In very similar fashions to Joe Hart, Gary Cahill is one of the only few players who can give true grit, experience and a winning mentality to fall back upon. With the Chelsea centre-back a serial winner in the England fold only behind the seemingly departing Wayne Rooney, Gary Cahill is someone who can be stood up and counted when the going gets tough and someone for the younger players to depend on for experience when on the big stage, which England no doubt expect to do to some such a promising set of young players coming through in the ranks. Again in a mirror situation, Cahill seems an obvious candidate and choice for the armband due to his experience, winning past and commanding nature however with the plethora of young English defensive players coming through such as Michael Keane, John Stones and even Ben Gibson, Cahill faces an uphill battle to contest and compete with younger and fitter centre-halves, despite his quality as a defender.

GAZa

Above is a graphic showing Gary Cahill’s 16.17 efforts for Chelsea’s title-winning season.

Jordan Henderson

js102074789
Club
: Liverpool
Age: 26
England Caps: 32
England Goals: 0

Jordan Henderson is by far the youngest candidate in this list, at the fruitful age of just 26 but despite his relatively young age he’s been through a lot, having gone through a big money move to Liverpool for £20m at the mere age of 20 and being distinctively poor, below average and inconsistent for the first few years of his Liverpool career before being part of an unfortunate failed title challenge that went all the way before taking the reins as Liverpool’s captain, after iconic legend Steven Gerrard left for pastures new. In more recent times he’s also captained his side to a major European final and is now a staple of Jurgen Klopp’s brewing Liverpool team. The former Sunderland man is a box to box midfielder who has been touted from a young age to become a blockbuster and in recent years this has come to fruition, with his key attributes such as his passing range, eye for goal and immense stamina improving year upon year. He spent a lot of the 2016/17 season out injured, only playing a measly 27 times for the Reds, yielding 1 goal and 4 assists, although his ability to dictate and set the tempo of matches from the middle of the park isn’t something that can be strictly tangible from pure statistics.

The combative midfielder is the only player on this list who is their club’s captain, although Gary Cahill is very likely to become Chelsea captain due to the departure of John Terry. Unlike both Hart and Cahill, it isn’t in Jordan’s nature to be a super aggressive and in your face captain, although the Liverpool captain is prone to a squabble or two. He is more the calming presence when he’s wearing the captain’s armband, he can adopt the bulldog approach and be that aggressive leader but he is the quieter type of leader, a man who leads by example by churning out quality performance after quality performance, similar to how David Beckham took to the England captaincy during his time. With Henderson the youngest of the lot and already being captain at club level for two years now, it only seems logical for him to take the armband, reminiscent of this predecessor in Steven Gerrard. However there are a few problems that stand in his claim, one being is rampant injury record. He has been injured five times since the start of the 2015/16 season, totalling 245 days or more worryingly, 47 games, which is more or less an entire season. Another issue that stands in his ever fluctuating form on the pitch. It is a rare sight to see the Liverpool perform at a high level over a prolonged period of time, which at times can affect and has previously affected his England career so if this deficiency isn’t ironed out of his game, it can lead to him being dropped altogether.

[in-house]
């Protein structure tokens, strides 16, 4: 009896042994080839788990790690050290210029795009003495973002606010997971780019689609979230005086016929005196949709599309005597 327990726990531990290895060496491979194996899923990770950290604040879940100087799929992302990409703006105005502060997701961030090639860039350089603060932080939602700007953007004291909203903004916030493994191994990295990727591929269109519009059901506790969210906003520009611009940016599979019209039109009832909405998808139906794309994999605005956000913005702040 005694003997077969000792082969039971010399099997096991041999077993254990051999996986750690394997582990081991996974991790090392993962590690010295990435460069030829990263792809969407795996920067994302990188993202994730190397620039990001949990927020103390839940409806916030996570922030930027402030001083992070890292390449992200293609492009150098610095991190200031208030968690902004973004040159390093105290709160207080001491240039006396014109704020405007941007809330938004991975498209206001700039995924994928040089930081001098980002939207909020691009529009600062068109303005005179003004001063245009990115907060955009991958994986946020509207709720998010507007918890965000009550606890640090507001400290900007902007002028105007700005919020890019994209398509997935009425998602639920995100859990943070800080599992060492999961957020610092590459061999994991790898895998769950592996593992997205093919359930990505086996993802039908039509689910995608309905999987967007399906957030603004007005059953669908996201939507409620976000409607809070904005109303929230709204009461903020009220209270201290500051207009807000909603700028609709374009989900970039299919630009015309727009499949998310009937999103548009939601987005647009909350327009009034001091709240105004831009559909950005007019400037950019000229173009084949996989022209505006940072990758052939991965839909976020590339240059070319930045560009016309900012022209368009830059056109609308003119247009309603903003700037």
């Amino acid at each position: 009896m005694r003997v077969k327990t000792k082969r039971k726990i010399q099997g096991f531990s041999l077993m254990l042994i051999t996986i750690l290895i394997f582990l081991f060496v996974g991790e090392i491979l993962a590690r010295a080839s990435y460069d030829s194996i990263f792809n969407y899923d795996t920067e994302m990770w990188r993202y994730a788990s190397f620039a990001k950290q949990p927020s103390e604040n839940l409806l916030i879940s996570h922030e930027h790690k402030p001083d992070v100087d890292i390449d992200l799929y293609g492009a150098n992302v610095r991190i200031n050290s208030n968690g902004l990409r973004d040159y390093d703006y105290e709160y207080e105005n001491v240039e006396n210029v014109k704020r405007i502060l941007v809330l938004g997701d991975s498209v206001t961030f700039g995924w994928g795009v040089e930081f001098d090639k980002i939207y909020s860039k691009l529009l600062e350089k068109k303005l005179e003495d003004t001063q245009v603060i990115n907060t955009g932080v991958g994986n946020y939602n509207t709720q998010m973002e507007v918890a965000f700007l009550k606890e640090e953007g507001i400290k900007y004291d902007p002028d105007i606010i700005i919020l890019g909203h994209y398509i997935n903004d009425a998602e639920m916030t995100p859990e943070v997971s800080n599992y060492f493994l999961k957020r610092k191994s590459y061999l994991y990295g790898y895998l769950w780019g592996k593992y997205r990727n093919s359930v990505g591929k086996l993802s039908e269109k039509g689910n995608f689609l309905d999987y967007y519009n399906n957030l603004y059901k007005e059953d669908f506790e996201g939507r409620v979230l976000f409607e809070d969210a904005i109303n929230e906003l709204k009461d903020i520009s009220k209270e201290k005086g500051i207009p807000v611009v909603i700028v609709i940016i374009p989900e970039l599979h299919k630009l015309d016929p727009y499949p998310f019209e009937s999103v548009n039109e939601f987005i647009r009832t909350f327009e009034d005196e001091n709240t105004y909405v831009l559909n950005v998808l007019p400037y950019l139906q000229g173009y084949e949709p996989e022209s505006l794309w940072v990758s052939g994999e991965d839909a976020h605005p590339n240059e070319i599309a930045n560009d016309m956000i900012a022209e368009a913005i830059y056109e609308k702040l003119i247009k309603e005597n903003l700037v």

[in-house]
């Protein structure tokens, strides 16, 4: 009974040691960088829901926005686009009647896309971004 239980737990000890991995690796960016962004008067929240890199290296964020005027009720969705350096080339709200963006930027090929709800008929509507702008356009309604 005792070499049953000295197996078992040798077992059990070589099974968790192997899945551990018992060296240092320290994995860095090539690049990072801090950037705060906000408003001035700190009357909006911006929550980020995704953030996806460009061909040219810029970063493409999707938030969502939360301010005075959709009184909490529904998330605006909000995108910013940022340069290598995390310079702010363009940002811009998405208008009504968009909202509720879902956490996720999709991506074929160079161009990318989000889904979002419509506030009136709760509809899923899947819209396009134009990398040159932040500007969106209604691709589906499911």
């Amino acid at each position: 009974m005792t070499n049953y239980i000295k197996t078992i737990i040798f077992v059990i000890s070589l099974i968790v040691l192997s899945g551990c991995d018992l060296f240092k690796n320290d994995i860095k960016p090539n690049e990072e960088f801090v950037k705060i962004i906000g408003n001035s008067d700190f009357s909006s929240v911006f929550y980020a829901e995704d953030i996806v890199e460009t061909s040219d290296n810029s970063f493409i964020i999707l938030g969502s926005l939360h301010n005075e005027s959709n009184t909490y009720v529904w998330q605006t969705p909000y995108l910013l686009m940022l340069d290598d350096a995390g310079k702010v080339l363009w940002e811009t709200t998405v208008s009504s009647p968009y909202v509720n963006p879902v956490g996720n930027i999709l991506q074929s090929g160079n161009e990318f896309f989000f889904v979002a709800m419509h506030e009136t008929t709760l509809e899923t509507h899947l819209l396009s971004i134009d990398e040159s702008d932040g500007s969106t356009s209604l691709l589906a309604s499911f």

Screen Shot 2017-06-03 at 12.15.11 1

Above is a graphic showing Jordan Henderson’s key statistics for Liverpool in the Premier League.

The task of taking on the captain’s armband for your country is a mammoth one for any person of any country, but in a country where your every movement is magnified and scrutinised to death, it takes an extremely strong and courageous man to do so and the players I have listed I believe have the grit, fight and strong will needed to succeed as England’s captain. There are players such as Harry Kane which I have not included in this list as although he is a great player, I believe it is far too early in his England career to take on such as task this early on, but I have no doubt that he can grow into the potential, in the same way, any of the three mentioned could signal in the new era of England, with Wayne Rooney, the last of the golden generation, gone.

 

 

Advertisements

Leave a Reply

Fill in your details below or click an icon to log in:

WordPress.com Logo

You are commenting using your WordPress.com account. Log Out / Change )

Twitter picture

You are commenting using your Twitter account. Log Out / Change )

Facebook photo

You are commenting using your Facebook account. Log Out / Change )

Google+ photo

You are commenting using your Google+ account. Log Out / Change )

Connecting to %s